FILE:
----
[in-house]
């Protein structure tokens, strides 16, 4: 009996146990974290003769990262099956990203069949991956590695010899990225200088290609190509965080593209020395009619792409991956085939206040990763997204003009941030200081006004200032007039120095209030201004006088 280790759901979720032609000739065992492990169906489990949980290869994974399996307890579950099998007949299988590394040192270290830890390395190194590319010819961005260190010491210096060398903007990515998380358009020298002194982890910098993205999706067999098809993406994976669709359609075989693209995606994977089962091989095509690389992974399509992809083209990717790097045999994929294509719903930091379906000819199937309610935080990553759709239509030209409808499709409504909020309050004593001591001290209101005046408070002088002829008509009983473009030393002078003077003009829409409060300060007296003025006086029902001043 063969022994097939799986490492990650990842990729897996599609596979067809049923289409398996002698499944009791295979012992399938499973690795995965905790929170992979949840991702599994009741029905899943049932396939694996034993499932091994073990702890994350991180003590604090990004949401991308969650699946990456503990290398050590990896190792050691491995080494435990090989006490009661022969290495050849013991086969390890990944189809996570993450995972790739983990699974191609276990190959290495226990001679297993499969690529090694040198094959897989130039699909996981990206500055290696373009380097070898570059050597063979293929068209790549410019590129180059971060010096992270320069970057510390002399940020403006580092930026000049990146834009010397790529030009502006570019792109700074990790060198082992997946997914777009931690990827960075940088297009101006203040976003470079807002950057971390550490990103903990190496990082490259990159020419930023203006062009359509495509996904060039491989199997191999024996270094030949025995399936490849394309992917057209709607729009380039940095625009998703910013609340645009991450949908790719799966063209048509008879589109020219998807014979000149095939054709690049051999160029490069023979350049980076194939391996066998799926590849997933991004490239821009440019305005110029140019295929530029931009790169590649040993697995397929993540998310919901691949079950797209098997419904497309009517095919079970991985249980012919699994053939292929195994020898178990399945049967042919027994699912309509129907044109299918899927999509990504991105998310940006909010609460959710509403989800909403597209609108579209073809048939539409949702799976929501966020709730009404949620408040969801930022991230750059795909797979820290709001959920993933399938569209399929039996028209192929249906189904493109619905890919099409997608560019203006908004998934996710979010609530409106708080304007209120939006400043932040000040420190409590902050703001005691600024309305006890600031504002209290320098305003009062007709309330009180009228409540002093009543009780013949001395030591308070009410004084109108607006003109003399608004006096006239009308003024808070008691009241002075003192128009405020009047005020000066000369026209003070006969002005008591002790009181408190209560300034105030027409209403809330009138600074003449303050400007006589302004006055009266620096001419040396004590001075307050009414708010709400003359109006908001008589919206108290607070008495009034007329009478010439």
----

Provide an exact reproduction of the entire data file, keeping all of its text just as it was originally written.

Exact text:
[in-house]
């Protein structure tokens, strides 16, 4: 009996146990974290003769990262099956990203069949991956590695010899990225200088290609190509965080593209020395009619792409991956085939206040990763997204003009941030200081006004200032007039120095209030201004006088 280790759901979720032609000739065992492990169906489990949980290869994974399996307890579950099998007949299988590394040192270290830890390395190194590319010819961005260190010491210096060398903007990515998380358009020298002194982890910098993205999706067999098809993406994976669709359609075989693209995606994977089962091989095509690389992974399509992809083209990717790097045999994929294509719903930091379906000819199937309610935080990553759709239509030209409808499709409504909020309050004593001591001290209101005046408070002088002829008509009983473009030393002078003077003009829409409060300060007296003025006086029902001043 063969022994097939799986490492990650990842990729897996599609596979067809049923289409398996002698499944009791295979012992399938499973690795995965905790929170992979949840991702599994009741029905899943049932396939694996034993499932091994073990702890994350991180003590604090990004949401991308969650699946990456503990290398050590990896190792050691491995080494435990090989006490009661022969290495050849013991086969390890990944189809996570993450995972790739983990699974191609276990190959290495226990001679297993499969690529090694040198094959897989130039699909996981990206500055290696373009380097070898570059050597063979293929068209790549410019590129180059971060010096992270320069970057510390002399940020403006580092930026000049990146834009010397790529030009502006570019792109700074990790060198082992997946997914777009931690990827960075940088297009101006203040976003470079807002950057971390550490990103903990190496990082490259990159020419930023203006062009359509495509996904060039491989199997191999024996270094030949025995399936490849394309992917057209709607729009380039940095625009998703910013609340645009991450949908790719799966063209048509008879589109020219998807014979000149095939054709690049051999160029490069023979350049980076194939391996066998799926590849997933991004490239821009440019305005110029140019295929530029931009790169590649040993697995397929993540998310919901691949079950797209098997419904497309009517095919079970991985249980012919699994053939292929195994020898178990399945049967042919027994699912309509129907044109299918899927999509990504991105998310940006909010609460959710509403989800909403597209609108579209073809048939539409949702799976929501966020709730009404949620408040969801930022991230750059795909797979820290709001959920993933399938569209399929039996028209192929249906189904493109619905890919099409997608560019203006908004998934996710979010609530409106708080304007209120939006400043932040000040420190409590902050703001005691600024309305006890600031504002209290320098305003009062007709309330009180009228409540002093009543009780013949001395030591308070009410004084109108607006003109003399608004006096006239009308003024808070008691009241002075003192128009405020009047005020000066000369026209003070006969002005008591002790009181408190209560300034105030027409209403809330009138600074003449303050400007006589302004006055009266620096001419040396004590001075307050009414708010709400003359109006908001008589919206108290607070008495009034007329009478010439």